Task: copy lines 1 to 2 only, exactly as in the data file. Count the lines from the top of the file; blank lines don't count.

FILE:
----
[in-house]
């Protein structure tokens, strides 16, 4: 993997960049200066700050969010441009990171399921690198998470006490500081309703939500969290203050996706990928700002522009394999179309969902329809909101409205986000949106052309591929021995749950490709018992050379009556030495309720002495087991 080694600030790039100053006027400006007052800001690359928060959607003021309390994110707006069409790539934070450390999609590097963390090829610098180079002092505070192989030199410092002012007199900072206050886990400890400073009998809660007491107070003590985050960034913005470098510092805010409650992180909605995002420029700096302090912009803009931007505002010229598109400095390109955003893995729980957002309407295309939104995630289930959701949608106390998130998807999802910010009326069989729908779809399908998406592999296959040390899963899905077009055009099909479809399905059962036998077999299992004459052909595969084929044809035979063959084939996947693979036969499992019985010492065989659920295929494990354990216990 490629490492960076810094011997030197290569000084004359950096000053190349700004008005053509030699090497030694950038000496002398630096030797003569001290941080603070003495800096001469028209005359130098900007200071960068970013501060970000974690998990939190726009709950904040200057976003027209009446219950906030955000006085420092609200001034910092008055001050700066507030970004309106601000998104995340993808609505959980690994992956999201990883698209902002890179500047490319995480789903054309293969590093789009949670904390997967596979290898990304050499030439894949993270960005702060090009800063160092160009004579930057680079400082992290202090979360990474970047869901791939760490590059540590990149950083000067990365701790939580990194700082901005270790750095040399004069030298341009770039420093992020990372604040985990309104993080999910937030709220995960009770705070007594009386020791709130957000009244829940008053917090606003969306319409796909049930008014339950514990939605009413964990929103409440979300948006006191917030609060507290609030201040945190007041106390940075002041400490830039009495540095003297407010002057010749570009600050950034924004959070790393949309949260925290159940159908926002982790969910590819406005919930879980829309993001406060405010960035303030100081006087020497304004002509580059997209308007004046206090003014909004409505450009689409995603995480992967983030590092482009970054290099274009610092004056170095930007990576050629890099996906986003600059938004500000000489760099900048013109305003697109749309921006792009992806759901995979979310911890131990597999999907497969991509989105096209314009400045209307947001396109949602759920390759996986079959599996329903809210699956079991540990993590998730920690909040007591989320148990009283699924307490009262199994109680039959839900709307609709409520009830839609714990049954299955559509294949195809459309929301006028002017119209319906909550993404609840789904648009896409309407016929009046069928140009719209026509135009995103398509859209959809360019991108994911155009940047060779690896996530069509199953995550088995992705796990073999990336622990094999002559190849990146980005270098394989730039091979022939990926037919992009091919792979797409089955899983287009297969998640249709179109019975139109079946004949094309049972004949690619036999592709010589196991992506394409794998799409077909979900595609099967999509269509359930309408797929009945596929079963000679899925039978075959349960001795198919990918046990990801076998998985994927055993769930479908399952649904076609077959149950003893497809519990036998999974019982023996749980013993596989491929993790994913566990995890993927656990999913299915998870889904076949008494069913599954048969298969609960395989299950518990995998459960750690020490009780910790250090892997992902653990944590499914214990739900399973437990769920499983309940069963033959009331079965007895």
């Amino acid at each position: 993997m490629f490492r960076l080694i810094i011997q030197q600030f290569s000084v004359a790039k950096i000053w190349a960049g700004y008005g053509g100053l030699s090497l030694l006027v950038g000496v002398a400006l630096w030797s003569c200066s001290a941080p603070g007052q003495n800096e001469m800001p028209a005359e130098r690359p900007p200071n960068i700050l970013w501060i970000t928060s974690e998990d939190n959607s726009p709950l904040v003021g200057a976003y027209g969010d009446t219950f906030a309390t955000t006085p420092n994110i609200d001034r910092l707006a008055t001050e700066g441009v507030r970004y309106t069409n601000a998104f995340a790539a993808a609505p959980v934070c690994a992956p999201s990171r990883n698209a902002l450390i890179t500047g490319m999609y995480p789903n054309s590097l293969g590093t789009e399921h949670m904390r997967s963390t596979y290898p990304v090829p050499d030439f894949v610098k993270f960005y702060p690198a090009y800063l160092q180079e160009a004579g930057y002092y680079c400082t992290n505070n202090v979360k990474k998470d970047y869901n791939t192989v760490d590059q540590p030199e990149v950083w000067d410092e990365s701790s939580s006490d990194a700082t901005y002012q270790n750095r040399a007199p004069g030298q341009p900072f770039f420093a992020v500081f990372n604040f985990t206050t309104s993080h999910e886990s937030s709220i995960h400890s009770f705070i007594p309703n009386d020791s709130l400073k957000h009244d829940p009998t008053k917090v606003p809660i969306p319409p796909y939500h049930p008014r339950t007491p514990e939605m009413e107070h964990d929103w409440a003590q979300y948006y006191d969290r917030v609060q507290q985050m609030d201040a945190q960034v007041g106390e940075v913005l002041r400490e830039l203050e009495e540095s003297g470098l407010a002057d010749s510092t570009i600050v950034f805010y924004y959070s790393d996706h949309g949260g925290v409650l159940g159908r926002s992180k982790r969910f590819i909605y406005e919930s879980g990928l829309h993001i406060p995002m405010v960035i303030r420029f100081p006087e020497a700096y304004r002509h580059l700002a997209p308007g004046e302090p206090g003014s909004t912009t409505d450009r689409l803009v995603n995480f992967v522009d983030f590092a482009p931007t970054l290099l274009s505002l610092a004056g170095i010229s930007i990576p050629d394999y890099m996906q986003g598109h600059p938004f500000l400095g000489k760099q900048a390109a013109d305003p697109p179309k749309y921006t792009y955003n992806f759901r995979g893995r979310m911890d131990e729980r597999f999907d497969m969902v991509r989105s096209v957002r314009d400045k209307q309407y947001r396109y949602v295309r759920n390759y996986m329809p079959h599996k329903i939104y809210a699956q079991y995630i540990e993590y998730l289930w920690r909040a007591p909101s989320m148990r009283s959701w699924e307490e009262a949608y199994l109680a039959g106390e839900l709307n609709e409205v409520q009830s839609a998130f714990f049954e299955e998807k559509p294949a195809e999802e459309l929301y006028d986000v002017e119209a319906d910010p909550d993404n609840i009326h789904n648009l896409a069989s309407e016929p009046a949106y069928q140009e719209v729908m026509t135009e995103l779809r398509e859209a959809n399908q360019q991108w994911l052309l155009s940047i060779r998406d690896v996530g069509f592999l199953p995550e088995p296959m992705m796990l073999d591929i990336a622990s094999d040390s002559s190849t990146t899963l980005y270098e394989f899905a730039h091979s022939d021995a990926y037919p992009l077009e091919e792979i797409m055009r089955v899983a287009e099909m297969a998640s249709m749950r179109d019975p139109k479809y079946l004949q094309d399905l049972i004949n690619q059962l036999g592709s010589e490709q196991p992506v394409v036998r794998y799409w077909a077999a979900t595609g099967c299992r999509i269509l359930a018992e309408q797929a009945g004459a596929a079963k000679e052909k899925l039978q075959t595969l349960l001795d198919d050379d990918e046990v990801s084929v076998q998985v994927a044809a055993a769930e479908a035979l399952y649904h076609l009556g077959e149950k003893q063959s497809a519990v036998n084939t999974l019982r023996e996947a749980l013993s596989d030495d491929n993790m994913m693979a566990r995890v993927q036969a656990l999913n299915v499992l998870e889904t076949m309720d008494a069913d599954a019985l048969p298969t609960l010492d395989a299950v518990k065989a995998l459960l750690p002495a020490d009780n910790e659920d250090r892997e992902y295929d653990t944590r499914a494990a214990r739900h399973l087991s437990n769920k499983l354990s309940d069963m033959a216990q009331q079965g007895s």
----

[in-house]
């Protein structure tokens, strides 16, 4: 993997960049200066700050969010441009990171399921690198998470006490500081309703939500969290203050996706990928700002522009394999179309969902329809909101409205986000949106052309591929021995749950490709018992050379009556030495309720002495087991 080694600030790039100053006027400006007052800001690359928060959607003021309390994110707006069409790539934070450390999609590097963390090829610098180079002092505070192989030199410092002012007199900072206050886990400890400073009998809660007491107070003590985050960034913005470098510092805010409650992180909605995002420029700096302090912009803009931007505002010229598109400095390109955003893995729980957002309407295309939104995630289930959701949608106390998130998807999802910010009326069989729908779809399908998406592999296959040390899963899905077009055009099909479809399905059962036998077999299992004459052909595969084929044809035979063959084939996947693979036969499992019985010492065989659920295929494990354990216990 490629490492960076810094011997030197290569000084004359950096000053190349700004008005053509030699090497030694950038000496002398630096030797003569001290941080603070003495800096001469028209005359130098900007200071960068970013501060970000974690998990939190726009709950904040200057976003027209009446219950906030955000006085420092609200001034910092008055001050700066507030970004309106601000998104995340993808609505959980690994992956999201990883698209902002890179500047490319995480789903054309293969590093789009949670904390997967596979290898990304050499030439894949993270960005702060090009800063160092160009004579930057680079400082992290202090979360990474970047869901791939760490590059540590990149950083000067990365701790939580990194700082901005270790750095040399004069030298341009770039420093992020990372604040985990309104993080999910937030709220995960009770705070007594009386020791709130957000009244829940008053917090606003969306319409796909049930008014339950514990939605009413964990929103409440979300948006006191917030609060507290609030201040945190007041106390940075002041400490830039009495540095003297407010002057010749570009600050950034924004959070790393949309949260925290159940159908926002982790969910590819406005919930879980829309993001406060405010960035303030100081006087020497304004002509580059997209308007004046206090003014909004409505450009689409995603995480992967983030590092482009970054290099274009610092004056170095930007990576050629890099996906986003600059938004500000000489760099900048013109305003697109749309921006792009992806759901995979979310911890131990597999999907497969991509989105096209314009400045209307947001396109949602759920390759996986079959599996329903809210699956079991540990993590998730920690909040007591989320148990009283699924307490009262199994109680039959839900709307609709409520009830839609714990049954299955559509294949195809459309929301006028002017119209319906909550993404609840789904648009896409309407016929009046069928140009719209026509135009995103398509859209959809360019991108994911155009940047060779690896996530069509199953995550088995992705796990073999990336622990094999002559190849990146980005270098394989730039091979022939990926037919992009091919792979797409089955899983287009297969998640249709179109019975139109079946004949094309049972004949690619036999592709010589196991992506394409794998799409077909979900595609099967999509269509359930309408797929009945596929079963000679899925039978075959349960001795198919990918046990990801076998998985994927055993769930479908399952649904076609077959149950003893497809519990036998999974019982023996749980013993596989491929993790994913566990995890993927656990999913299915998870889904076949008494069913599954048969298969609960395989299950518990995998459960750690020490009780910790250090892997992902653990944590499914214990739900399973437990769920499983309940069963033959009331079965007895």